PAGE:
On tarmacs across the country, airplanes are increasingly being grounded. Meanwhile, in check-in lines overlooking those tarmacs, travelers are grinding their teeth, complaining loudly about delays, and even worse, not getting to their destinations on time.
You probably know what we mean, especially if you fly American (AMR), which canceled more than 3,000 flights the week of April 7, Southwest (LUV), which halted a few of their own, or Frontier (FRNT), which just filed for bankruptcy protection. Factor in rising fuel prices and stricter airline safety guidelines, and such unexpected delays will likely continue this summer. What can you do about it? Start by reading MainStreet's guide to help you go from stand still to take off.
CHECK IN EARLY
Before you leave your home, check to make sure your flight is on schedule. If you’re a frequently flyer, then you already know nothing is certain when it comes to arrival and departure times. So far in 2008, 22% of flights experienced late departures and 3% of flights were cancelled, according to the Bureau of Transportation statistics. (And don’t expect airline prices to remain stagnant simply because you are stuck: Air travel rates increased 7.6% in February!)
CHECK IN OFTEN
Keep yourself from being a long suffering customer by becoming informed. American Airlines, JetBlue, Continental are just a few major airlines that provide status notification to their costumers. Using your flight number, arrival or departure time, you can frequently save yourself from an unnecessary headache by checking the Web site of your airline before you leave for the airport.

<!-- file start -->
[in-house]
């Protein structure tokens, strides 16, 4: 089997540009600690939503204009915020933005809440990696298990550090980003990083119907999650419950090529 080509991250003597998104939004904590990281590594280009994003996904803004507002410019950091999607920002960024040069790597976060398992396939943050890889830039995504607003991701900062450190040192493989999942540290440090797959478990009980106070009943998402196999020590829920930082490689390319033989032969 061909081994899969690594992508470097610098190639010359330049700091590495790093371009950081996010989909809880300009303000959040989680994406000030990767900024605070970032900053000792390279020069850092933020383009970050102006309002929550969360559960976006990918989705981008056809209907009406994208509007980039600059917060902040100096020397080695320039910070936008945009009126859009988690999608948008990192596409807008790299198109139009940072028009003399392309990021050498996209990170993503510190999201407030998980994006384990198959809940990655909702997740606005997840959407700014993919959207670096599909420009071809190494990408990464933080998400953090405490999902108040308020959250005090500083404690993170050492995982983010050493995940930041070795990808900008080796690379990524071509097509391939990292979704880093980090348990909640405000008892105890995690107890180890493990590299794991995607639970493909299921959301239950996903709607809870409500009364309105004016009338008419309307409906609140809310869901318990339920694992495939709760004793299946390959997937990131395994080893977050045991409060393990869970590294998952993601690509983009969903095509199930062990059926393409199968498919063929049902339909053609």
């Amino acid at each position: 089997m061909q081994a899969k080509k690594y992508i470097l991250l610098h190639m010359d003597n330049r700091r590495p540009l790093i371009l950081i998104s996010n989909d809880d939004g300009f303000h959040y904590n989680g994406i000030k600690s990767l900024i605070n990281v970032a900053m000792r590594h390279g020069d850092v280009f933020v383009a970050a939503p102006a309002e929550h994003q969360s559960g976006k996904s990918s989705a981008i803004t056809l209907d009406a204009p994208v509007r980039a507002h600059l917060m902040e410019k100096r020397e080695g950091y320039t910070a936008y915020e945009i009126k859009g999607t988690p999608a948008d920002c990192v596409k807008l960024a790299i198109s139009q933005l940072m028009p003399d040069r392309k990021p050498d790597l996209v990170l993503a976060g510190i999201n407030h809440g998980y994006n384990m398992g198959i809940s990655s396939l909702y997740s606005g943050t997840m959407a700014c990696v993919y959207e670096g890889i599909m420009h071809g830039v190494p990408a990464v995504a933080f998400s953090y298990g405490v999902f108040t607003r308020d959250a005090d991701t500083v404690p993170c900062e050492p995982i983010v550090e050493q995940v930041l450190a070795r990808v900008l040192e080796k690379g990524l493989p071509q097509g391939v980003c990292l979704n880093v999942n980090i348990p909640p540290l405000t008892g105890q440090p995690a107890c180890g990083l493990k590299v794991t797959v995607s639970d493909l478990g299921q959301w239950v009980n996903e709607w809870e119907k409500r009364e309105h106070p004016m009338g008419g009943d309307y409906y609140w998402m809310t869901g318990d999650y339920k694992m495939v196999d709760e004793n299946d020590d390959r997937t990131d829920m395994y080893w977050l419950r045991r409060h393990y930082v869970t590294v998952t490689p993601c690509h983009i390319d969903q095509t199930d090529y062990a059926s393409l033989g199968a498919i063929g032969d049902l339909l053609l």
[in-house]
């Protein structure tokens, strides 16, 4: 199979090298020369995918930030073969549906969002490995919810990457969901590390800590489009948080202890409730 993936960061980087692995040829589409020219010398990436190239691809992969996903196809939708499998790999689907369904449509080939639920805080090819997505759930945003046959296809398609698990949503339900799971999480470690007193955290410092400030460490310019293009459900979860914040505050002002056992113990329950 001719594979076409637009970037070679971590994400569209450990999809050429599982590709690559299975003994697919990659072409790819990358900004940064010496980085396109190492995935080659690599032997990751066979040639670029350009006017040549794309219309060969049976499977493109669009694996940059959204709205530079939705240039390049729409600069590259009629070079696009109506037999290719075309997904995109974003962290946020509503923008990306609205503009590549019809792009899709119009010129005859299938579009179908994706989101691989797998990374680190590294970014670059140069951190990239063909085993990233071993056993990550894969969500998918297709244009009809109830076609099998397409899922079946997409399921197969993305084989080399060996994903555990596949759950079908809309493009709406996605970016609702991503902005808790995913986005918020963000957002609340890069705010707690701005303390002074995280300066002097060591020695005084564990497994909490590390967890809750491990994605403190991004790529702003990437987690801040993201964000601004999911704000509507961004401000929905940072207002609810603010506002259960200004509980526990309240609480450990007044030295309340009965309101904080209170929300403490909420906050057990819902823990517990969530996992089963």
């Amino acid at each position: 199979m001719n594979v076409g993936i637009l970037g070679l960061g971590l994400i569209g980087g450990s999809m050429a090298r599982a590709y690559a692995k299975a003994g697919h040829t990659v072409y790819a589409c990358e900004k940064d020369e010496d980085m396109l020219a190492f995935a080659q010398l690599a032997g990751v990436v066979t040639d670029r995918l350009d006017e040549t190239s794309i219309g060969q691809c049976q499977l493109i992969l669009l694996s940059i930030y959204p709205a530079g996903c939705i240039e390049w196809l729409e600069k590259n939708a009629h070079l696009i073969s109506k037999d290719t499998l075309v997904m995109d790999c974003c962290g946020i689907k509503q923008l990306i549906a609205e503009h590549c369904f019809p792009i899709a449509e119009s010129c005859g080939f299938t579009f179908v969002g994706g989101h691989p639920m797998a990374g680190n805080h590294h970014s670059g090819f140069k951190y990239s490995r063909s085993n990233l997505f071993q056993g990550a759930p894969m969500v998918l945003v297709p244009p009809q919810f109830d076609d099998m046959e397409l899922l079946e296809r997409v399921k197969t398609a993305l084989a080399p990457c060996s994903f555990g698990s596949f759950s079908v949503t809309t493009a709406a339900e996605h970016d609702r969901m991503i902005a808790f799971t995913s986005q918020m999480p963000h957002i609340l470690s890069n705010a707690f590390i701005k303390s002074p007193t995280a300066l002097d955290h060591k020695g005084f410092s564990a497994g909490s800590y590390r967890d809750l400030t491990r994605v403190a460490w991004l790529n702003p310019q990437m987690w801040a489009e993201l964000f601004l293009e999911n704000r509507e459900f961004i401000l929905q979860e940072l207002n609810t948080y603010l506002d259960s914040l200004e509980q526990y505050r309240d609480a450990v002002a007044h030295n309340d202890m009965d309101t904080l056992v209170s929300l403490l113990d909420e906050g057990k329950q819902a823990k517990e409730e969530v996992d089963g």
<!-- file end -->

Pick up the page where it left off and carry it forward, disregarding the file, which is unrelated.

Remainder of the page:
Some fliers, usually those in first or business class, have access to V.I.P. lounges where airlines often offer assistance with booking new flights. What happens if you’re not considered a very important person by your air service provider? Some airlines might alert you on their flight status but how do you benefit if all the passengers in line are reading the same alerts at the departure gate? This is where mobile alerts come in handy. Aggregate Web sites like Flightstats and Flightaware compile data from numerous resources to alert customers of travel conditions.